The House Manufacturing Caucus recently asked the National Institute for Standards and Technology (NIST) to brief them on the NIST Manufacturing Extension Partnership (MEP) Program, a program which the Trump Administration proposed to eliminate in its FY18 budget. The briefing focused on how the program delivers value to the economy and national security of the United States through the services it provides to small- and medium-sized U.S. manufacturers.
The most recent statistics on MEP performance, based on 2016 data, were presented to the audience at the briefing. According to this data, a new study by the W.E. Upjohn Institute for Employment Research found that when applying the most conservative methods of measuring, the MEP program sees 8.71 return on investment to the U.S. taxpayer, which is significantly higher than most federal programs. According to the data, this means that the $130 million MEP program offers a return of $1.13 billion to the U.S. treasury—a net profit of over $1 billion to U.S. taxpayers.
The event was comprised of panels of economic and manufacturing experts, including representatives from individual state MEPs, MEP clients, and a representative from the Upjohn Institute. Some of the client companies focused their remarks on how a decline in MEP funding could negatively affect the national security of the U.S., offering what happened to the defense budget during sequestration as an example. During sequestration, military supply chain manufactures were hit hard by the downturn in funding. As a result, one Virginia-based company, Morphix Technologies, had to lay off 2/3 of its workforce, shifting from 60 employees to 20, and of those 20, those on the management team took no salary while they were working to protect the survival of the company. Morphix Technologies began working with GENEDGE, the Virginia MEP, and together they were able to develop a plan and identify gaps they needed to fill in order to get to new markets and survive as a company. Today, Morphix Technologies is alive and thriving as a result of their work with the Virginia MEP.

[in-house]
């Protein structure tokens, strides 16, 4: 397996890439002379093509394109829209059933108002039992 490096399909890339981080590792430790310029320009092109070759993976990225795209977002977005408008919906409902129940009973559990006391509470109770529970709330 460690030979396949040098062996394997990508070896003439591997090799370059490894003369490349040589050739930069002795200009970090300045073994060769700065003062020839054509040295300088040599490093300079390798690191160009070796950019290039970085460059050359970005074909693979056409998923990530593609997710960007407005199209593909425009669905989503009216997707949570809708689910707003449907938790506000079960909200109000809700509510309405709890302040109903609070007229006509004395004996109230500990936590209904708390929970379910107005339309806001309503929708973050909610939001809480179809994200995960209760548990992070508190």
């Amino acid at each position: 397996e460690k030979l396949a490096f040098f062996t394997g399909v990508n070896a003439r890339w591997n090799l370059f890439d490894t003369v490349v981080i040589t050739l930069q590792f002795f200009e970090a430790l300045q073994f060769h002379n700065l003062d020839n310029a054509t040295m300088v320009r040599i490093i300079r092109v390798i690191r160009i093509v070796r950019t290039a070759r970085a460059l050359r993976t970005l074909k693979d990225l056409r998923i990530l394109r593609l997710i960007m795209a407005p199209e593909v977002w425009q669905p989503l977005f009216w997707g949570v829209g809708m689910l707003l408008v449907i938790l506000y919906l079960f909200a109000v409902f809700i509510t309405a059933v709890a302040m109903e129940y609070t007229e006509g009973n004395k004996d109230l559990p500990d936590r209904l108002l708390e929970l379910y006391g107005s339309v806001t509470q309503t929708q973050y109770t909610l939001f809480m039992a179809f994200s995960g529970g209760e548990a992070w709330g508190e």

At the briefing a Rhode Island-based company, Goetz Composites, whose work with POLAIRS, the Rhode Island MEP, helped the company stay competitive in a time of mass-unemployment in the state. The MEP helped Goetz Composites to understand and manage risk by identifying which of their employees needed specific types of training, and where there were gaps that needed to be filled. As a result of these efforts, the company was able to hire 50 people in the past 2 years, 80% of which filled advanced manufacturing jobs. Additionally, of those advanced manufacturing jobs, 70% were filled by someone with no past manufacturing experience, and a majority were filled by individuals who had been previously underemployed or unemployed.
The MEP program works with small companies that are not able to invest in the type of services that MEP provides due to the very real financial and personnel constraints these small companies face. Yet, these companies are vital to the economic well-being and security of the United States. Eliminating MEP could harm our small and medium manufacturers, and thereby negatively affect our domestic supply chains capabilities, particularly in the area of national defense. As an example of the importance of small companies in the supply chain, the Rhode Island MEP representative shared that 95% of manufacturing companies in the state have less than 100 employees, and 74% have only 10-19 employees.
The briefing was recorded and ASME Government Relations will make the recording available once it has been posted.
To view the new report by the Upjohn Institute on “The National-Level Economic Impact of the Manufacturing Extension Partnership (MEP),” please visit: http://research.upjohn.org/cgi/viewcontent.cgi?article=1229&context=reports